Beyond Program Requirements. Courses which are completed, but not counted towards a degree or diploma, may be identified on the record as Beyond Program Requirements - Extra Credits.
Students who exceed the time limit as outlined below will be withdrawn from their program. Under exceptional circumstances a time limit may be extended upon the recommendation of the Graduate Program Committee and the approval of the Dean of Graduate Studies.
Duration of Programs. It is expected that full-time students will complete the requirements for most doctoral degree programs within 12 terms (4 years). The expected time to completion for a master’s/magisteriate degree for full-time students is 6 terms (2 years) and the diploma and certificate is 3 terms (1 year). In the case of the MFA, the expected time to completion is 8 terms.
Time Limits for Doctoral Degrees. All work for a doctoral degree must be completed within 18 terms (6 years) of full-time study or 24 terms (8 years) of part-time study from the time of original registration in the program.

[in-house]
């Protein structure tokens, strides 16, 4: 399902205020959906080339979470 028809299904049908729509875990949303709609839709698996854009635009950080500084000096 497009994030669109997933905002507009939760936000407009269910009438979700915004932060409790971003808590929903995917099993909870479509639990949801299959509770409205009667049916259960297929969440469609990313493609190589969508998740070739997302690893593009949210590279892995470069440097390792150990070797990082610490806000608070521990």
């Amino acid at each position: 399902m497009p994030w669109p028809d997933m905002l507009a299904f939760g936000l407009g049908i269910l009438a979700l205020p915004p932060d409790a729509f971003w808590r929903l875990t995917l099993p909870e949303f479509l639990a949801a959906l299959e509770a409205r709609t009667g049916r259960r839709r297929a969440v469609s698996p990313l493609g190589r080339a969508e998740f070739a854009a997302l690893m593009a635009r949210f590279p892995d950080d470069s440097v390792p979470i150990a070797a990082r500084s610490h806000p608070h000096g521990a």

Time Limits for Master’s/Magisteriate Degrees. All work for a master’s/magisteriate degree for full-time students must be completed within 9 terms (3 years) from the time of initial registration in the program; for part-time students the time limit is 15 terms (5 years). In the case of MFA, the time limit for full-time students is 12 terms (4 years); for part-time students the time limit is 15 terms (5 years). In the case of the EMBA, the time limit for full-time students is 6 terms (2 years).
Time Limits for Diploma Programs. All work for a diploma program must be completed within 6 terms (2 years) from the time of initial registration in the program for full-time students; for part-time students the time limit is 12 terms (4 years). In the case of the Diploma in Clinical Psychology, the time limit is 9 terms (3 years) for full-time students; for part-time students the time limit is 15 terms (5 years).